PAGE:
Opera Sings: iOS, Sports, Apps Driving Mobile Ad Revenue
According to Opera, one of the largest mobile ad platforms in the world, iOS -- and especially the app environment -- are the main drivers of revenue. In its Q3 2012 report on 40 billion monthly ad impressions served across over 10,000 mobile sites and apps, the company finds that iOS delivered the highest effective CPMs of any mobile platform, with eCPMs of $1.48 for iPhone and $4.42 for iPad. Android continues to underperform its rival, with an eCPM of $.88, below even the rapidly dwindling RIM platform ($1.06 eCPMs).
In overall mobile traffic share, iOS is still well ahead of competitors, holding 46.37% compared to next-best Android at 24.66%. Keeping in mind that Opera is only reporting on the publishers that sit on its ad platform (which include app-heavy major media like CBS, Pandora, theguardian, MLB and Shazam), the report sees 80.7% of total traffic coming from apps, generating 72.7% of all revenue. And while the mobile Web is only generating 19.3% of traffic on Opera’s platform, it is responsible for a disproportionate 27.3% of revenue.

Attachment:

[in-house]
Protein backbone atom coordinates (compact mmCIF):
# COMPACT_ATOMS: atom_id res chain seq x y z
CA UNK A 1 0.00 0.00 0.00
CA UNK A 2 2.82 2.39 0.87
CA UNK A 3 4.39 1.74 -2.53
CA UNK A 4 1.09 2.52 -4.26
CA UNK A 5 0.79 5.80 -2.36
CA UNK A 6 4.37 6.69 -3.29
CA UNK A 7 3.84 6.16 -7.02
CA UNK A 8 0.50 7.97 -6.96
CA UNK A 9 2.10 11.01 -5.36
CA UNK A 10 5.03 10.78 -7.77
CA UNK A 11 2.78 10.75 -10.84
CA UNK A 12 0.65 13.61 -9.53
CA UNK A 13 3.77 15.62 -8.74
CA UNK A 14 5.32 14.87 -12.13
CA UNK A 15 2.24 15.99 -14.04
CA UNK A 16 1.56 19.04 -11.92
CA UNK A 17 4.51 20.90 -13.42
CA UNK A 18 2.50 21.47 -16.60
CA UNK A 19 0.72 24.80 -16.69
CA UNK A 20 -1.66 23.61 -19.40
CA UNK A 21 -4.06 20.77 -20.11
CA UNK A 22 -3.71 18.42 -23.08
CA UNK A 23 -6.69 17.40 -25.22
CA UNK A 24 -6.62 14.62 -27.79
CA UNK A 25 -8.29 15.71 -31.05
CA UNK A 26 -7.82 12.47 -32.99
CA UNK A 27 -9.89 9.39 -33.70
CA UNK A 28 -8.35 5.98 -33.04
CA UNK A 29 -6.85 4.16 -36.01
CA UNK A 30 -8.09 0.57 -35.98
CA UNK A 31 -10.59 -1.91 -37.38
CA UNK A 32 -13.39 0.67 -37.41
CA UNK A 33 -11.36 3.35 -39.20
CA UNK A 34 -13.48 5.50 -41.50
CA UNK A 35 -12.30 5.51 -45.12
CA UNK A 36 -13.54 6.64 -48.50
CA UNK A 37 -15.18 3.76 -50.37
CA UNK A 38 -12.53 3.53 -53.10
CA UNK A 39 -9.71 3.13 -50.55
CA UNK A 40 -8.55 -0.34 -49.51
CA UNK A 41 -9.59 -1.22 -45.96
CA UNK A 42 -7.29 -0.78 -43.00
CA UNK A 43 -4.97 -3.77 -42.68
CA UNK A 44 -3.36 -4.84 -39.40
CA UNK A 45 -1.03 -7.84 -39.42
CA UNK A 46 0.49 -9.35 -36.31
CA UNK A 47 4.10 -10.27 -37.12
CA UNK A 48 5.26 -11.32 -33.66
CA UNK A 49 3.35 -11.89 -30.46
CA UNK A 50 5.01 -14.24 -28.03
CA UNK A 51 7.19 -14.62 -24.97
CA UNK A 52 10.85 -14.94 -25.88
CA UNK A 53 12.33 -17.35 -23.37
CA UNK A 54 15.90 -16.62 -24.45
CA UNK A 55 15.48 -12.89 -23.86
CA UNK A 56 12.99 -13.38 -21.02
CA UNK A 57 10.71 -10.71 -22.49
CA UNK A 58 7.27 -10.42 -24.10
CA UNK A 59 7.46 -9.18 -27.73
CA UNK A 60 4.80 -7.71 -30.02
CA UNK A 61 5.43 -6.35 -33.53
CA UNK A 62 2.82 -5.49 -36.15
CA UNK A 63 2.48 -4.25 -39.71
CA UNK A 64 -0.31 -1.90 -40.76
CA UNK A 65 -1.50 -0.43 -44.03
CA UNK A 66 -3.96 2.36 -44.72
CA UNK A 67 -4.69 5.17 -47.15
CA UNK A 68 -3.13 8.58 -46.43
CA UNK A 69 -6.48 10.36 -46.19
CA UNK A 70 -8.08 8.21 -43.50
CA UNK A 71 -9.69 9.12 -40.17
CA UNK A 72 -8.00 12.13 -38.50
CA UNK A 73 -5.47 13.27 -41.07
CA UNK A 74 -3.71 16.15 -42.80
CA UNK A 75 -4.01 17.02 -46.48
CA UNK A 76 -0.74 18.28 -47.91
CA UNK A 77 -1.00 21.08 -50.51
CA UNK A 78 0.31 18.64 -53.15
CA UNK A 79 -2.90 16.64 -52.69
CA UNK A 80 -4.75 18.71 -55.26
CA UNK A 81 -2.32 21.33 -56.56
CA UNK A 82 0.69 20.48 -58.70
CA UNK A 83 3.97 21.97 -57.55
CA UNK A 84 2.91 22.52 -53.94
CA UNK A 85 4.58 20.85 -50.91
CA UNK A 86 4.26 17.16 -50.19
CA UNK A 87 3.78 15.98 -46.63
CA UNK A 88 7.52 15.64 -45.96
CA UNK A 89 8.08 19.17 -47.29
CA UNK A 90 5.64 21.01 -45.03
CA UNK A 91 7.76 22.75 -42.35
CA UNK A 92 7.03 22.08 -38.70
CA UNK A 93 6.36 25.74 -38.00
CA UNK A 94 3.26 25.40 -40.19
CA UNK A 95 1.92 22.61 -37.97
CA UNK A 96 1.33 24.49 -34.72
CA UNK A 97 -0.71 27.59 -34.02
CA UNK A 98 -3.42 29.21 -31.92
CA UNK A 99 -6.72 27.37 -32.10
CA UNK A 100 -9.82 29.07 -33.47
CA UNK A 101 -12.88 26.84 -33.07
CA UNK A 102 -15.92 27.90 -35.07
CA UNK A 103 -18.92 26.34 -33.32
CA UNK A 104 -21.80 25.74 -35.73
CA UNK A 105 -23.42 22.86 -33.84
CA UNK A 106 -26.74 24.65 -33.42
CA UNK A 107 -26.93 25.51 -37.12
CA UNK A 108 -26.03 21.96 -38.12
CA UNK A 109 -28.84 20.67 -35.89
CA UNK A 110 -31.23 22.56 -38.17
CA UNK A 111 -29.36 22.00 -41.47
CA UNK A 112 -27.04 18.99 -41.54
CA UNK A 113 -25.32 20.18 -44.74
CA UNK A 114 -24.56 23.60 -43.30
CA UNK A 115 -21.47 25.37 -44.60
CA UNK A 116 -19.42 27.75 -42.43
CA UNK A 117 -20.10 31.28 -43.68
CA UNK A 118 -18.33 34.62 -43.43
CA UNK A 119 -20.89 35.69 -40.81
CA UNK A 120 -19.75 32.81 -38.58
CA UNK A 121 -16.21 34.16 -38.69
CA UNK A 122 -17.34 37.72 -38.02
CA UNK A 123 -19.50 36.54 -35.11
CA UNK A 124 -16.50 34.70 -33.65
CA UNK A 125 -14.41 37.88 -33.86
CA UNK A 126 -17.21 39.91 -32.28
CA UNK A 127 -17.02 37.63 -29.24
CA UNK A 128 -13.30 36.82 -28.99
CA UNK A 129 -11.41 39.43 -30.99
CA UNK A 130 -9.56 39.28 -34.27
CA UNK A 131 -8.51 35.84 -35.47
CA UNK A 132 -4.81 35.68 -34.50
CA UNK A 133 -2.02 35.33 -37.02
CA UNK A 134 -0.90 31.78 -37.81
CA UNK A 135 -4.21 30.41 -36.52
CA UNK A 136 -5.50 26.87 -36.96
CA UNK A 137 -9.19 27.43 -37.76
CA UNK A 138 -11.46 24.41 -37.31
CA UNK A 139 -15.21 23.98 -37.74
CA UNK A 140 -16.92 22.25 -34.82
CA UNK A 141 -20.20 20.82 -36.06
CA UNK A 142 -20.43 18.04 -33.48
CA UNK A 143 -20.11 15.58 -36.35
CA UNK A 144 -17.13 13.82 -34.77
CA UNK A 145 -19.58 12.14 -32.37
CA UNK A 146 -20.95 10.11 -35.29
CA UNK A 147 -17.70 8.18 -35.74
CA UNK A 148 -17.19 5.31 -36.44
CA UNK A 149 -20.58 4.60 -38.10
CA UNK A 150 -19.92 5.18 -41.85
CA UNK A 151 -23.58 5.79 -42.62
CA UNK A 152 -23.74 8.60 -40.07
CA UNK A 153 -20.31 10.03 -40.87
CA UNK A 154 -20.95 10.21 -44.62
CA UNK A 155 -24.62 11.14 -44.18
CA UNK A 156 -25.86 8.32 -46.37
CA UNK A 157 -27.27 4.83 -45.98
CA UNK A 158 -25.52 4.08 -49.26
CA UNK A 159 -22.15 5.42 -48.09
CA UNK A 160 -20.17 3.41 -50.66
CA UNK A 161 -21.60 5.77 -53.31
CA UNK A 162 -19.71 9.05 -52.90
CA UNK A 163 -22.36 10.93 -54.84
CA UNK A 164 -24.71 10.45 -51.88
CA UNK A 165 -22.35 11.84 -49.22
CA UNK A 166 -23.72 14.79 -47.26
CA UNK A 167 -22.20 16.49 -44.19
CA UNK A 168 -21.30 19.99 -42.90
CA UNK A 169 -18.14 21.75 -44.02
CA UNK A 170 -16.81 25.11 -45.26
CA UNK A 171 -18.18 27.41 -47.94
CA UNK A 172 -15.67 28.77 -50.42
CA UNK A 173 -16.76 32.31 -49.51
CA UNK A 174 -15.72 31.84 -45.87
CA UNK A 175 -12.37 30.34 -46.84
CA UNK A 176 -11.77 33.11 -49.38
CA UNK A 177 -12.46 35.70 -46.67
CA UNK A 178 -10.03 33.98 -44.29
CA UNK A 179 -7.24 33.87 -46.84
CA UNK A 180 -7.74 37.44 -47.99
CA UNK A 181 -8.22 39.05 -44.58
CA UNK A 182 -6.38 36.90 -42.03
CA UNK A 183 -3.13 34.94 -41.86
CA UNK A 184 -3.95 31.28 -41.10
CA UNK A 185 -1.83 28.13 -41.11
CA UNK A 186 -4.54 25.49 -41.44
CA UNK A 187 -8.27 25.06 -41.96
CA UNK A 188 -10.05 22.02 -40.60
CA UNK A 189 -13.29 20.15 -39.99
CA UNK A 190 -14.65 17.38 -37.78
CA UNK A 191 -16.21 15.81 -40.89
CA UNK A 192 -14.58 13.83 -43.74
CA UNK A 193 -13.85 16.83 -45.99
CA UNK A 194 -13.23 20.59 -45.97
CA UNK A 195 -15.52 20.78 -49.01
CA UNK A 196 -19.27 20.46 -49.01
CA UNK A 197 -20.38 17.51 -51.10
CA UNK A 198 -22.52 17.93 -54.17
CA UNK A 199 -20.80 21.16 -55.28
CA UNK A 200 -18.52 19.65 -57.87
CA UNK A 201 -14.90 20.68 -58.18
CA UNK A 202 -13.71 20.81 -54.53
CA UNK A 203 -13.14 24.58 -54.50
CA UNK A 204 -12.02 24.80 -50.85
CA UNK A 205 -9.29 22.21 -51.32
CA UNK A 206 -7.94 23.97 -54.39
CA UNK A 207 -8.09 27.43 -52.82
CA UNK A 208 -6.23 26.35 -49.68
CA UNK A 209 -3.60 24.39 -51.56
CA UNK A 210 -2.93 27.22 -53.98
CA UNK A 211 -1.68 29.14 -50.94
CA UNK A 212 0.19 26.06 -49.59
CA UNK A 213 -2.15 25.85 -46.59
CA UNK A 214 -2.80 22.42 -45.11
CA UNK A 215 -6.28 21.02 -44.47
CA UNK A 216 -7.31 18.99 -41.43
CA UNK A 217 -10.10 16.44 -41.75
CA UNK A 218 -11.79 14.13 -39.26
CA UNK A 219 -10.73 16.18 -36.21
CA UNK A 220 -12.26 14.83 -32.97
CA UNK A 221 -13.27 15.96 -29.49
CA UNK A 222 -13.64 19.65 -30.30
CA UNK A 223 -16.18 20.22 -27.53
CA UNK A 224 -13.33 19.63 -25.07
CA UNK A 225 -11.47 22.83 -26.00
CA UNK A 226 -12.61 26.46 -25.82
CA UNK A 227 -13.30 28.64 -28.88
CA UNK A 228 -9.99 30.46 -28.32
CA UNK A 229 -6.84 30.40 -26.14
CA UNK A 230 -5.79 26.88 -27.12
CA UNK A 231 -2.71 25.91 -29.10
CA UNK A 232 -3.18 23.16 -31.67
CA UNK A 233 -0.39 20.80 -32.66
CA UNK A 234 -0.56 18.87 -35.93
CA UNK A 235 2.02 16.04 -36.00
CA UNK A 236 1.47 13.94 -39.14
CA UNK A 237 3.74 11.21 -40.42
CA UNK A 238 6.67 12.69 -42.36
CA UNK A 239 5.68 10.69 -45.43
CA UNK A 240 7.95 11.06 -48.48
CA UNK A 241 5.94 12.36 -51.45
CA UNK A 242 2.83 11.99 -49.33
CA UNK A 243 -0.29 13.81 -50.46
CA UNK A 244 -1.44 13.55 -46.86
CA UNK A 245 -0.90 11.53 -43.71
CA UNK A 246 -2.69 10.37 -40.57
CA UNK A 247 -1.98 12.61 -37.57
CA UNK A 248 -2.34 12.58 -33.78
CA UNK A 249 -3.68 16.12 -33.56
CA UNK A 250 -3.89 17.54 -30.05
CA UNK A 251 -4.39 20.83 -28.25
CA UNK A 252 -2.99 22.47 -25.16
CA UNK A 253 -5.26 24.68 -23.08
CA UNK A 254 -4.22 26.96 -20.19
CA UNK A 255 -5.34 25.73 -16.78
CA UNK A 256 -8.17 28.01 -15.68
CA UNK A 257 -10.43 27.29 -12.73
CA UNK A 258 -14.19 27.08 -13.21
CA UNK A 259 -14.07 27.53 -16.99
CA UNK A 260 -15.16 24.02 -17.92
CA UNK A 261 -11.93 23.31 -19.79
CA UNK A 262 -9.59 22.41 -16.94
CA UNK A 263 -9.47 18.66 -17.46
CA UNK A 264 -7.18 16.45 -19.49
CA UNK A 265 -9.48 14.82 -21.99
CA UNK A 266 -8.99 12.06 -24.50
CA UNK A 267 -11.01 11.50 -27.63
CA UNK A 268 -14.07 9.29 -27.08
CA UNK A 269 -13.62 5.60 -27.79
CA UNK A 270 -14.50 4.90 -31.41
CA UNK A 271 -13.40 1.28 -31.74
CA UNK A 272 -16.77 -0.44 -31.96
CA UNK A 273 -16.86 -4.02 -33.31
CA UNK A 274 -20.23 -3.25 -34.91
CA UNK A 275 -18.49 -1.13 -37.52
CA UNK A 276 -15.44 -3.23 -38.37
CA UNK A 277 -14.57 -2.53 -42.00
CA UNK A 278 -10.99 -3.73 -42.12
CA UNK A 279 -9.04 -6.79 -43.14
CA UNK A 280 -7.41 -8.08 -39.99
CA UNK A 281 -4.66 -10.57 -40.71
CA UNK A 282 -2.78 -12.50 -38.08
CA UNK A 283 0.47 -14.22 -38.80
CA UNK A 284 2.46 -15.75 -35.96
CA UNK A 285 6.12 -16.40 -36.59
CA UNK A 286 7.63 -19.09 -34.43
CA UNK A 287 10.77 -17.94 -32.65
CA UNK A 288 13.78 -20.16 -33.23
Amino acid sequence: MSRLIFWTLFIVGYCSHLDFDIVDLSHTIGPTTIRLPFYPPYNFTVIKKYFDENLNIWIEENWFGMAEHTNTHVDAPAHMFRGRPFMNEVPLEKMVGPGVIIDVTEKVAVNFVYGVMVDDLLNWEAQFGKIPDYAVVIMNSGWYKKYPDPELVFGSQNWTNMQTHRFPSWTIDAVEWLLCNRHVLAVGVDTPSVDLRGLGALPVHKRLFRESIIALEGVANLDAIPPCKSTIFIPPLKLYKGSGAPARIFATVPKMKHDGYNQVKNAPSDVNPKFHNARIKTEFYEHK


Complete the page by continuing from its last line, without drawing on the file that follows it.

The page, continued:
While the business and finance segments have always delivered the most revenue per impression, the category’s overall share of the revenue on opera’s platform was exceeded by the sports category and also music/video/media. In fact the entertainment industry’s embrace of mobile advertising can be seen in the category’s nearly 20% share of all ad impressions -- exceeded only by social media, which is seeing continued inventory growth as the social nets optimize their mobile experiences.
Seventy percent of the ads Opera is serving are into the North American market, where U.S. eCPMs continue to lead the world ($1.37). But the EU average eCPM has now declined from parity with the global average (now at $1.31) to $1.13. Opera notes that the gap between U.S. ad rates and the rest of the world is increasing. Non-U.S./EU markets now have an eCPM of $.73, 44% lower than the global average, compared to the last quarter, when it was 17% lower.
Opera-Singer photo from Shutterstock